It is shown that the concept "safety factor," as presently used as a criterion for declaring a demined area safe for use, is impractical and should be replaced by its complement, called "risk factor," which stands for the ratio of the size of the mine-polluted portion of a demined field to its total area. An equation expressing the risk as a function of the efficiencies of the demining processes applied is developed. The limitations of applying this equation in the quantification of the risk are then shown by means of a case study. The necessity of an error analysis for all figures quoted to express the efficiency of detection methods is emphasized, while the limitations of advanced scientific approaches with respect to the ultimate goal of humanitarian demining—zero risk—are discussed. A revision of demining standards is proposed.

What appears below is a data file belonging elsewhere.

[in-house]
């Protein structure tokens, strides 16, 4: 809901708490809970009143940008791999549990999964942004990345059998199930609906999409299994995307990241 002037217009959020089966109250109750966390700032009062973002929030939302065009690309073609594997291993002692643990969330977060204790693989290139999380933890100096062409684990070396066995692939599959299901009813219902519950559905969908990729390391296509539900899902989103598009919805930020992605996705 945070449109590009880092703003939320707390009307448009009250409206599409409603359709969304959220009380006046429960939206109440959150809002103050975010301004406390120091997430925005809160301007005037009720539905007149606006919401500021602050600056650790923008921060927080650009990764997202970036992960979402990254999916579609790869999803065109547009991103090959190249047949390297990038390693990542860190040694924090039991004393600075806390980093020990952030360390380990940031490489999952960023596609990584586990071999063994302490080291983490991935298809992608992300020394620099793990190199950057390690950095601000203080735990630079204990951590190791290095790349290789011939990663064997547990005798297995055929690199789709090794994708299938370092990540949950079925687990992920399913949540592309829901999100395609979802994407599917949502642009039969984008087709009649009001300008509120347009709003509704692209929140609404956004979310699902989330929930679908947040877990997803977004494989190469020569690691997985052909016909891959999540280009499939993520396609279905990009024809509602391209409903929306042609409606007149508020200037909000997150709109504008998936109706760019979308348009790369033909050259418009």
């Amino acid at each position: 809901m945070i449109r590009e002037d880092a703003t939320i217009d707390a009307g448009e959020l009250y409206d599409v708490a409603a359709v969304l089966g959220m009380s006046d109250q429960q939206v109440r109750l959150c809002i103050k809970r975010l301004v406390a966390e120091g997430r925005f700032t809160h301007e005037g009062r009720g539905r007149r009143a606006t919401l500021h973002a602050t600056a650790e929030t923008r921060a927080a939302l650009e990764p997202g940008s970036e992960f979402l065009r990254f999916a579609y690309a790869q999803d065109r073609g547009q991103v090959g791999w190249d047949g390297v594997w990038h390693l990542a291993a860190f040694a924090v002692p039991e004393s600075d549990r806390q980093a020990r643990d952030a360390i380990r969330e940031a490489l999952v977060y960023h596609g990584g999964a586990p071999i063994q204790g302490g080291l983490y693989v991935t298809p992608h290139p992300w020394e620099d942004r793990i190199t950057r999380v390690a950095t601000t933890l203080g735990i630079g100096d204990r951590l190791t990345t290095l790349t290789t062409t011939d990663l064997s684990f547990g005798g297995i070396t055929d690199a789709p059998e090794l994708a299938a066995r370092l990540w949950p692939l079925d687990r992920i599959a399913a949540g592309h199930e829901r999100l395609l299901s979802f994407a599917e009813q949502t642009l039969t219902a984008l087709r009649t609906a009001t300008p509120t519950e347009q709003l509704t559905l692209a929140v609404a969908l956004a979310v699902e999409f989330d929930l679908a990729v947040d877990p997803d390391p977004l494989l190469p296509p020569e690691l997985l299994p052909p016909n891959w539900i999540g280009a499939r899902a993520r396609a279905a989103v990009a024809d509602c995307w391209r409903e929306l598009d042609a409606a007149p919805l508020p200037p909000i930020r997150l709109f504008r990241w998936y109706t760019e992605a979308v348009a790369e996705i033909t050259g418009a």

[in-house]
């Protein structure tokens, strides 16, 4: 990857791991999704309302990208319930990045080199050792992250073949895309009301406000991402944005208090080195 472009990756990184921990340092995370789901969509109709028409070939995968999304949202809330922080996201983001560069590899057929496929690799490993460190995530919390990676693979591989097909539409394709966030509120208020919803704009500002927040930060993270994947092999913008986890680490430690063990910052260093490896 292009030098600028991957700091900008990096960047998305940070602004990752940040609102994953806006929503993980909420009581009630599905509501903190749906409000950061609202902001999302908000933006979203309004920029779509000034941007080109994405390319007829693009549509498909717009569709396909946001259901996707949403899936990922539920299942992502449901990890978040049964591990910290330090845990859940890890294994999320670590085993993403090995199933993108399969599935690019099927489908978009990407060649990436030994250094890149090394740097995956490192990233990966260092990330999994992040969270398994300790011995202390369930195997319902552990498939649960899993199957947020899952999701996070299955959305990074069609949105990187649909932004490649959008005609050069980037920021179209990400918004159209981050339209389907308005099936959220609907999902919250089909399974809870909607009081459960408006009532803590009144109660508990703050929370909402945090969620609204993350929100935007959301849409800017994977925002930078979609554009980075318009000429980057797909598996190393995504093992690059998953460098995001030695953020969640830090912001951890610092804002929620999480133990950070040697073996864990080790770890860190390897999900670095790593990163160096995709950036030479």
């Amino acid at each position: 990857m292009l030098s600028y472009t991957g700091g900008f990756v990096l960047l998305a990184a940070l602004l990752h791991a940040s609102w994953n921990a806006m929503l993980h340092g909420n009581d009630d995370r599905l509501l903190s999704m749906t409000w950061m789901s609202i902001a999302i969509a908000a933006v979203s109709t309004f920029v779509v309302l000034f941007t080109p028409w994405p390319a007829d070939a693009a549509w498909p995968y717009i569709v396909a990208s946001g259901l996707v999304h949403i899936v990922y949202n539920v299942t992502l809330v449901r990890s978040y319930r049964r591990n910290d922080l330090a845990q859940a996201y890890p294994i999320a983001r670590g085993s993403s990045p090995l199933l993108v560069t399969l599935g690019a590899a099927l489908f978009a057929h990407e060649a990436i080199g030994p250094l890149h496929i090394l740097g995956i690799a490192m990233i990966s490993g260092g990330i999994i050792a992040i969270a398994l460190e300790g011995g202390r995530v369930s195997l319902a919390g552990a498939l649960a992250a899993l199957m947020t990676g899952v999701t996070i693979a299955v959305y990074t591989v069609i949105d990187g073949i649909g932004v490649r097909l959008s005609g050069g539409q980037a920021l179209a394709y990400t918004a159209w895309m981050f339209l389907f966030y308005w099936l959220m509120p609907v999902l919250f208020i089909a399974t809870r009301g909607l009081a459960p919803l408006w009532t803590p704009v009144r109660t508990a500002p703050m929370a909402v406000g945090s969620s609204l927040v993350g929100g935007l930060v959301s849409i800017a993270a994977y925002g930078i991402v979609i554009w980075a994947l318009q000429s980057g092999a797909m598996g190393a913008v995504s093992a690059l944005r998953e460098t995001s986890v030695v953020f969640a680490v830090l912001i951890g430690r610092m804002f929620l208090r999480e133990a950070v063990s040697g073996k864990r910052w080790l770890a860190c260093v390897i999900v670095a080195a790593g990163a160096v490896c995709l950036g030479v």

"The Quantification of Safety and Risk: A Critical Review,"
Journal of Mine Action
: Vol. 5
, Article 26.
Available at: https://commons.lib.jmu.edu/cisr-journal/vol5/iss3/26